Virtual Mentor. March 2013, Volume 15, Number 3: 193-197.
Invoking Shared Beliefs in End-of-Life Decision Making
Even when patients and physicians share the same moral framework, they may still disagree about whether a course of action is morally permissible.
William J. Hogan Jr., MD and Juan R. Velez, MD
Mr. Getty’s polycythemia vera had progressed dramatically over the last few months, even as he slowly regained function from his recent stroke. Mr. Getty had expressed more than once—emphatically—that he didn’t want to do hospice at home. This meant that, when the time came, Dr. Burks, his longtime physician, would oversee his care in the several-hundred bed hospital a few miles away. The doctor had been able to persuade Mr. Getty to allow him to visit him at home every month or so, a rare concession on the part of the old cattle rancher.
Mr. Getty’s wife stood at the door and swung it open as the doctor approached. He smiled. “Where’s the young man?”
“None here!” came a voice from the other room. Dr. Burks and Mrs. Getty moved from the kitchen into the room in back, where Mr. Getty sat in an armchair in front of the television. He reached across for the remote and turned off the set. Dr. Burks reached down and shook his hand, then pressed his shoulder. For a moment the two men held each other in silent regard.
“How are your sores?”
Dr. Burks listened to his heart, looked closely at his fingernails and hands for signs of bruising. He sat on the chair Mrs. Getty had set for him and crossed his legs. “Looking all right, Mr. Getty,” he said, opening his briefcase.
“Jan, grab those papers, will you?” said Mr. Getty. When she returned, the doctor took them into his hands and flipped through them. “Great, OK, advance directives…”
On the last page was a brief checklist. Suddenly the doctor was conscious of the print his wet finger was making on the page.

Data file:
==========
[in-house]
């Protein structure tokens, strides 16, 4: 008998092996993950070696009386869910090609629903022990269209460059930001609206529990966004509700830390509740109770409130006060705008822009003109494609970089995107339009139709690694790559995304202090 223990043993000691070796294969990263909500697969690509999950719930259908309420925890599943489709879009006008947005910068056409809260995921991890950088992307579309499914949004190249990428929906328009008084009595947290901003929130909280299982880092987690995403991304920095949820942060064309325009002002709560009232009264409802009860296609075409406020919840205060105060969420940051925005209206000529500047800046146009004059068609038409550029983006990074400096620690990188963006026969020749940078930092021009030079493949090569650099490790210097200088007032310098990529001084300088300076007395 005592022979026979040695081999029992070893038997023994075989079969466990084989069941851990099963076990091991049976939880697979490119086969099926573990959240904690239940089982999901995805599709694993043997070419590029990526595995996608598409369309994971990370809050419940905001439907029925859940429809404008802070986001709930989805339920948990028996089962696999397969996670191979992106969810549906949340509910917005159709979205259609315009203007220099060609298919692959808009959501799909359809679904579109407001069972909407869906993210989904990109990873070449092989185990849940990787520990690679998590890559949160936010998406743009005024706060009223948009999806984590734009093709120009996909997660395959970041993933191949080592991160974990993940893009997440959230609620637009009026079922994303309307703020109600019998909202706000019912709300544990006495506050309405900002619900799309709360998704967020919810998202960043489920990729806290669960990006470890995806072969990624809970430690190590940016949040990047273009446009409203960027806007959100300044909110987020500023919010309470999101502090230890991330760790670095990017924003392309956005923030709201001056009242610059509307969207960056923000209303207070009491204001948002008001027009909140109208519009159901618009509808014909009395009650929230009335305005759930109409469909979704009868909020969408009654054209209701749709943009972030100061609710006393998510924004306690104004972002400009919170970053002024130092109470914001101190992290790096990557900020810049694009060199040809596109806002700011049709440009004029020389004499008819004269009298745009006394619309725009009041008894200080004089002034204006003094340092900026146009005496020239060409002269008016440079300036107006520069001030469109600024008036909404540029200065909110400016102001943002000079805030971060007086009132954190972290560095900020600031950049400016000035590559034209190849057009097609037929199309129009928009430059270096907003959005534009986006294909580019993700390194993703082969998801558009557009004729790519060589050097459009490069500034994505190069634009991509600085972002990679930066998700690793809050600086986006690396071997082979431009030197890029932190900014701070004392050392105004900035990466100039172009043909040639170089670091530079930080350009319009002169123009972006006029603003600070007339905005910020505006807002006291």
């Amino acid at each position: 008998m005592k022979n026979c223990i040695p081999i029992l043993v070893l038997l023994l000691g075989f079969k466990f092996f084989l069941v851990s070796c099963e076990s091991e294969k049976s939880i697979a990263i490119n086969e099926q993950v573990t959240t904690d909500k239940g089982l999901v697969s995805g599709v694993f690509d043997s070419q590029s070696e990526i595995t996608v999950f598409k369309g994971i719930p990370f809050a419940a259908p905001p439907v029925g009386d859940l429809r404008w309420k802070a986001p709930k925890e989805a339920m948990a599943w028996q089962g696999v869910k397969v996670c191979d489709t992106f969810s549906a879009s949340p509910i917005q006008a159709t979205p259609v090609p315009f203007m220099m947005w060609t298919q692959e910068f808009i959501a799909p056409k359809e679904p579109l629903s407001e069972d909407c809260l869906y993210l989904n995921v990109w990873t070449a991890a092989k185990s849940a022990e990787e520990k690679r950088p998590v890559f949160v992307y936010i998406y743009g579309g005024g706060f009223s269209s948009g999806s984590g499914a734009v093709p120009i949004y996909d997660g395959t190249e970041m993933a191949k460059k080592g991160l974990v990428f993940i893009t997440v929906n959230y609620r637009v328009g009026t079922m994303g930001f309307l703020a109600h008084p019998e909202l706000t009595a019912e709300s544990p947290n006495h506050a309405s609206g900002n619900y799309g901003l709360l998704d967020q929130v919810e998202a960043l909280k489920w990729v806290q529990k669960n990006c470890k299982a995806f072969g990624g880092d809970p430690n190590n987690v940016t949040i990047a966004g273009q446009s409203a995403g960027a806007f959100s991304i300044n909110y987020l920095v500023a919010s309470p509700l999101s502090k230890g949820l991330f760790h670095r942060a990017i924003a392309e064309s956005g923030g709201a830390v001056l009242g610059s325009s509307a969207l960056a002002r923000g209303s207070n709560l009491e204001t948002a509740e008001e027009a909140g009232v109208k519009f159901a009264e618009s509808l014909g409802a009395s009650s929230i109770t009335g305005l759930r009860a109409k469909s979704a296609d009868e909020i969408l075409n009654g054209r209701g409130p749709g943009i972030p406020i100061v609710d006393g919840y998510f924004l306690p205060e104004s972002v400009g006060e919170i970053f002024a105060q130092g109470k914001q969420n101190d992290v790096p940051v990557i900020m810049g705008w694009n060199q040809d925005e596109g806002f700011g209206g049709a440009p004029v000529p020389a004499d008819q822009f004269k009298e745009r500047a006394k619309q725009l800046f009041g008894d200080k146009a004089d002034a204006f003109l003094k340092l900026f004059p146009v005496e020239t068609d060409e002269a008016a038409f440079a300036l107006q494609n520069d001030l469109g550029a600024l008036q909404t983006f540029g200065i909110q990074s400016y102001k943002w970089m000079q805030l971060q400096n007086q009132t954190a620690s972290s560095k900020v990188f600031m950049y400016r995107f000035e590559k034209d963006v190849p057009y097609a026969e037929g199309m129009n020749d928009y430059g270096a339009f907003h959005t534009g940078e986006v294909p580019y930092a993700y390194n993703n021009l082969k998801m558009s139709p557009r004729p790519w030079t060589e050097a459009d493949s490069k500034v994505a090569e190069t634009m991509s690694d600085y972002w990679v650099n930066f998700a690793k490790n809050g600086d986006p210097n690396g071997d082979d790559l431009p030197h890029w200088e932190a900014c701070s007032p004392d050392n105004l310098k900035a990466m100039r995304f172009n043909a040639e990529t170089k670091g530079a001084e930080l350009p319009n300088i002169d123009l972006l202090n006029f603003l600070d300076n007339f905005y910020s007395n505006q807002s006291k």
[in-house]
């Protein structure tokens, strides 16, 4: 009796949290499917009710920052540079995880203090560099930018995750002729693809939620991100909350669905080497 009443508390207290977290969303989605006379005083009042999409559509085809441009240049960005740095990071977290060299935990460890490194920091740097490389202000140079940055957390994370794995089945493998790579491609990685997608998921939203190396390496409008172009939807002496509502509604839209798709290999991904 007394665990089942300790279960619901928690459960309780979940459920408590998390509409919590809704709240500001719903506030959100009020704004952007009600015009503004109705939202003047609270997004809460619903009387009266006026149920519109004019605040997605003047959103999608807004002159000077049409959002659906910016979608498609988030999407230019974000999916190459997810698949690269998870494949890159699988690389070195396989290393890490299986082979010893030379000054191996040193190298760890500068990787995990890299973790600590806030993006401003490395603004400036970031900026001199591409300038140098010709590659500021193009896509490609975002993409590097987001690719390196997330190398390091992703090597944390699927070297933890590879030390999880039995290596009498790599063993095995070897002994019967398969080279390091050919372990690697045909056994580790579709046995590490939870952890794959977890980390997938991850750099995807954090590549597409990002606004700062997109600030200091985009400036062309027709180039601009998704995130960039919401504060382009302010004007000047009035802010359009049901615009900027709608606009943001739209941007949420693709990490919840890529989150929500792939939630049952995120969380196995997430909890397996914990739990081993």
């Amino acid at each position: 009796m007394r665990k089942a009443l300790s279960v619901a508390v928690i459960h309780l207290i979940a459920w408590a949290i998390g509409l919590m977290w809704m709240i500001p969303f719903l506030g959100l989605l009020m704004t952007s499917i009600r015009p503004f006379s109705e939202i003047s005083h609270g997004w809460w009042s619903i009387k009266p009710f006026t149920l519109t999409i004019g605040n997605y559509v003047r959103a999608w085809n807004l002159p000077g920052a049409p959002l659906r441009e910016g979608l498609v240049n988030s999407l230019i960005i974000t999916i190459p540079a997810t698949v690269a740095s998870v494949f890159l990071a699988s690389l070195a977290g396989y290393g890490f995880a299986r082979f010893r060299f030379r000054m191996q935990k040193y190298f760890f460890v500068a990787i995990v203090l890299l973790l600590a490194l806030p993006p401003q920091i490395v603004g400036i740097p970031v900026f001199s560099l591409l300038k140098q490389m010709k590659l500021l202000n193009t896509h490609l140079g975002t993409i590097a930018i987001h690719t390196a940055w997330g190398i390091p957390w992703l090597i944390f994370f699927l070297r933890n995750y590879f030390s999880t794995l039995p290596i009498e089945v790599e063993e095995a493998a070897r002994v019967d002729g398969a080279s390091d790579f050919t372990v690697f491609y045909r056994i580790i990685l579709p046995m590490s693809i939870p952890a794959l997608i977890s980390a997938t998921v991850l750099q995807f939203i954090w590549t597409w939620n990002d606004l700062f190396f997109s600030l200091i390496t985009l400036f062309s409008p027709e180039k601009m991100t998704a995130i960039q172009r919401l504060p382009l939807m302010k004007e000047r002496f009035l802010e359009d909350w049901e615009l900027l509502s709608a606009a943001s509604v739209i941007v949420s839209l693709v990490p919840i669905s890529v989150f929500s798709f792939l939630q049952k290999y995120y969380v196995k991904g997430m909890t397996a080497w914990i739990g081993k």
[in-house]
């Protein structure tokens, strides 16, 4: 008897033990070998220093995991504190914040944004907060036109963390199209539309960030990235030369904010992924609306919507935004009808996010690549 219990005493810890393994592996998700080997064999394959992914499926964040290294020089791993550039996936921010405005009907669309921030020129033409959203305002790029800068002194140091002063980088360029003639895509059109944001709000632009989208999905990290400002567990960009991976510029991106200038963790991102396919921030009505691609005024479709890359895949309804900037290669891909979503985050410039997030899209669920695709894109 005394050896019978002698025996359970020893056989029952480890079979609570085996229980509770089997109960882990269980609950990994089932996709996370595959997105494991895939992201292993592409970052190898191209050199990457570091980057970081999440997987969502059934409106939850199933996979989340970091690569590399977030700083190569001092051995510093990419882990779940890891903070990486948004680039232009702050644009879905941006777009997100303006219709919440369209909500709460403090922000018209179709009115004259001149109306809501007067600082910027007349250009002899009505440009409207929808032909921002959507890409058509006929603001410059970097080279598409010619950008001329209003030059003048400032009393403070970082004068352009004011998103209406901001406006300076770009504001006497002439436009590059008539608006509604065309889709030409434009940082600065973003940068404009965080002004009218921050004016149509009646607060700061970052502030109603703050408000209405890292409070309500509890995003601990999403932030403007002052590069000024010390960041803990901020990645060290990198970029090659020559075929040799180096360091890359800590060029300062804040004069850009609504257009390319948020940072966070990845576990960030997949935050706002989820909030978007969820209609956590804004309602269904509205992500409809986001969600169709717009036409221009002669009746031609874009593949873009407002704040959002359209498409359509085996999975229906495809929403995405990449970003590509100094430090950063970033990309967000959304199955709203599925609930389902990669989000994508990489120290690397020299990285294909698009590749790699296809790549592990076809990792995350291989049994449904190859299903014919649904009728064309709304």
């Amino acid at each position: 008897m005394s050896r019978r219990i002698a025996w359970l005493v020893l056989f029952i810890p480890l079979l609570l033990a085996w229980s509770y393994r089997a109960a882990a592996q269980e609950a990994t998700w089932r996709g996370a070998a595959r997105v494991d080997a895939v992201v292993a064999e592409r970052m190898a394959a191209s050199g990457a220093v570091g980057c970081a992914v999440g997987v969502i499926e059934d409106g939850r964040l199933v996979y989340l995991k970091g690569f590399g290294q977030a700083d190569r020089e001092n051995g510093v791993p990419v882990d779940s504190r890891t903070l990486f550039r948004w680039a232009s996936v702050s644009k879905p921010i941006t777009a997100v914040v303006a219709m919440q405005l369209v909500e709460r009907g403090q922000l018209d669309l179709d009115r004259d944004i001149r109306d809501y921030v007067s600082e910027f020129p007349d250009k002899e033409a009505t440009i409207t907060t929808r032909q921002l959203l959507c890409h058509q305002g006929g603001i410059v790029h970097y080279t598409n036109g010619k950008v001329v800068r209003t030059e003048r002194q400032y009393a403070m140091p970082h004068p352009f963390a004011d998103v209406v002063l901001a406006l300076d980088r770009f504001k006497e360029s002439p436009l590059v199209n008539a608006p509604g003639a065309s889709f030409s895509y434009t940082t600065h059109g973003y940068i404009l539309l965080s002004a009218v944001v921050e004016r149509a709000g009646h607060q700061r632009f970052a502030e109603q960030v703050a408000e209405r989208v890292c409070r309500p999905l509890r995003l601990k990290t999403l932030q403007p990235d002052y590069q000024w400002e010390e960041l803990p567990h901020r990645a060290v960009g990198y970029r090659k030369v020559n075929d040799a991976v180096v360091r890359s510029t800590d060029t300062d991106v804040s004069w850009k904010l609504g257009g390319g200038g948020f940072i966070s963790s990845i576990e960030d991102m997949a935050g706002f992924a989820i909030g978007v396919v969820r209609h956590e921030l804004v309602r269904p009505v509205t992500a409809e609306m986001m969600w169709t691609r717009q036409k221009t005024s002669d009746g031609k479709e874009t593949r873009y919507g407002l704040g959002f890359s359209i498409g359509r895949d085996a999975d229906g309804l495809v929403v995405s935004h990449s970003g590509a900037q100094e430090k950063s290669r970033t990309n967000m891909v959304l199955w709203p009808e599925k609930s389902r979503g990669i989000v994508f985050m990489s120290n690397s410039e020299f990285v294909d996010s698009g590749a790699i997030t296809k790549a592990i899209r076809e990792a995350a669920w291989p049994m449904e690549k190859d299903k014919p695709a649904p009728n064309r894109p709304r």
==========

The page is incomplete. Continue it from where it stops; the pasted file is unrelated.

“Everything OK, Doc?” Mr. Getty looked at him.
“Uh, yes. Fine.” But really he felt cold. Dr. Burks looked again. “Are you sure about this part?” he asked, pointing to the middle of the page.
Mr. Getty waved his hand in dismissal, or absolution. “Ah, I’m an old man, doc. I don’t want to be a burden on anyone. If it’s my time, it’s my time.”
The doctor stole a look over to his patient’s wife. She sat in the chair listening, then met his gaze. For a flash Dr. Burks was back at the bedside of his dying grandfather, feeding him ice cubes. Dr. Burks had been much younger then; his family had decided to withdraw his grandfather’s feeding tube for reasons he’d long since forgotten. Even in his obtunded state, far past coherence, his grandfather had lunged for the cubes, sucked on them desperately with noisy gulps. Dr. Burks looked down again and read through the conditions listed on the page: “…or (c) a minimally conscious condition in which I am permanently unable to make decisions or express my wishes….” His eyes lingered on the blue check mark next to the option, in that clinical language to which he had never grown accustomed: I do not want artificial nutrition and hydration.
Almost automatically, he finished the exam, shook Mr. Getty’s hand, and exchanged a few more kind words. He slipped the copy of the document into his briefcase. Mrs. Getty walked him to the door. “You know, Dr. Burks, you have been such a blessing for us,” she said. “I don’t know what we would do without you. And even if he doesn’t say it—” she glanced with a kind smile to the other room, then pressed closer, “it means so much to Dan that you’ll be the one there for him if anything happens.”
As he drove, the radio low, his mind lingered over the documents in his briefcase. He became more and more certain that it was a directive with which he could not comply.
Dr. Burks was saddened by his patient’s remarks, yet it occurred to him that their conversation about his wishes for his care at the end of his life had just begun. As he made the trip back to his office, he considered his options: continue his care of Mr. Getty, follow the specifics of his advance directive, and so violate his moral principles, or tell Mr. Getty that in conscience he could not in every circumstance withhold nutrition and hydration from a patient and so had to recuse himself from his patient’s care. Burks had already ruled out the former and did not want to pursue the latter until he was certain he and Mr. Getty really could not agree. In fact, Burks realized there was a third option: initiate a dialogue with Mr. Getty, his wife, and his children, to explore their fears regarding suffering and incapacitation at the end of life. He would then share with them his thoughts on advance directives, the provision of nutrition and hydration, and the role of a physician’s conscience in his or her care of a patient.